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The City of Portland, Oregon

Portland Bureau of Transportation

Phone: 503-823-5185

Fax: 503-823-7576

1120 SW Fifth Ave, Suite 1331, Portland, OR 97204

More Contact Info

Media Relations

Dylan Rivera

Public Information Officer

503-823-3723

For breaking news from Portland Bureau of Transportation see our Twitter feed: @PBOTinfo

For breaking news on overall service disruptions in the Portland-Vancouver metro area, go to @publicalerts or see www.publicalerts.org 


Legacy Health provides low-cost bike helmets

You can get $6 bike helmets and hear music tonight!

Families being fitted with bike helmets(July 8, 2015) Do you or a family you know need low-cost bike helmets? Legacy Health and Trauma Nurses Talk Tough provide low-cost multi-sport helmets through their Safety Center and at community sales events throughout the metro region.

You have an opportunity tonight, Wednesday, July 8, to enjoy free music and fit your whole family for $6 bike helmets at Dawson Park, N Stanton and Williams, from 4-6pm. This is part of the Portland Parks and Recreation Concerts in the Park series

Legacy Emanuel Medical Center and the Randall Children’s Hospital Health Fair will also host a $6 helmet sale in the Emanuel Atrium, 501 N Graham, on Saturday, August 8 from 10am to 2pm. Learn more about Legacy Health Safety Center and Trauma Nurses Talk Tough at www.legacyhealth.org/safetycenter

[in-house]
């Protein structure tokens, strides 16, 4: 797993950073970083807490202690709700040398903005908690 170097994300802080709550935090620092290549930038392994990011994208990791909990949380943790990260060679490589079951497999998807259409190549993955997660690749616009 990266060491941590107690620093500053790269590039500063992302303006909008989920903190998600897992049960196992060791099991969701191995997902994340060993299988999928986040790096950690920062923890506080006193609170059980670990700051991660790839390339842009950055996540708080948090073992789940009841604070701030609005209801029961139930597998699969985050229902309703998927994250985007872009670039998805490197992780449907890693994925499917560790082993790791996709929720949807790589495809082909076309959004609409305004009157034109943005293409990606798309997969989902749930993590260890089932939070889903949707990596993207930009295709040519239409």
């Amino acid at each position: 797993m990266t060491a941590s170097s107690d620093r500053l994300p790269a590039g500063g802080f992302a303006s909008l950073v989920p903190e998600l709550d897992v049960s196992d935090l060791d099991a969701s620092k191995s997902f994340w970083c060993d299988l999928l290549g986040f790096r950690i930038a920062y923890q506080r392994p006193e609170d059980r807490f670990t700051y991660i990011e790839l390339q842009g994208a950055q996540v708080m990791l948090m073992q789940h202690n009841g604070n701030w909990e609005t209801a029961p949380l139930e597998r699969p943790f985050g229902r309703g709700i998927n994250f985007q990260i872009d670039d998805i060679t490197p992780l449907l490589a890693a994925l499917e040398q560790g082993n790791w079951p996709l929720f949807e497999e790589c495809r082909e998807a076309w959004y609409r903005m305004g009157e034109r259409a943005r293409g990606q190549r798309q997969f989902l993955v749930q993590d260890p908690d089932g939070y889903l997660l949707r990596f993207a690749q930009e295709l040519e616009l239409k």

News Release: PBOT prepares to install 24 pedestrian safety beacons in East Portland; Educational brochures being distributed in multiple languages

(July 9, 2015) -  To improve safety for pedestrians crossing busy East Portland streets, the Portland Bureau of Transportation will install 24 new Rapid Flash Beacons later this summer and fall at key crossings and is leading a new effort to raise community awareness about the beacons and their use.

RFB on 80th and Foster

Over the next several weeks, the Bureau will distribute multi-lingual flyers about the flashing beacons to community locations including libraries, social service agencies, health centers, and community centers.  In addition, the Bureau has placed multi-lingual ads in neighborhood newspapers.

“A driver is far more likely to stop for a pedestrian at crossings with beacons than without. These flashing lights can be a matter of life and death on busy, wide streets where the beacons will be installed,” said Commissioner Steve Novick. “These beacons are a great example of the types of safety improvements that are needed to advance our Vision Zero strategy— certainly in East Portland, but also throughout the entire city.”    

The solar-powered LED beacons flash yellow when a pedestrian pushes a button, signaling drivers to stop and stay stopped to allow people to cross safely.  They are being installed on streets that PBOT has designated as High Crash Corridors because of their safety needs. (See map and listing of the beacons.)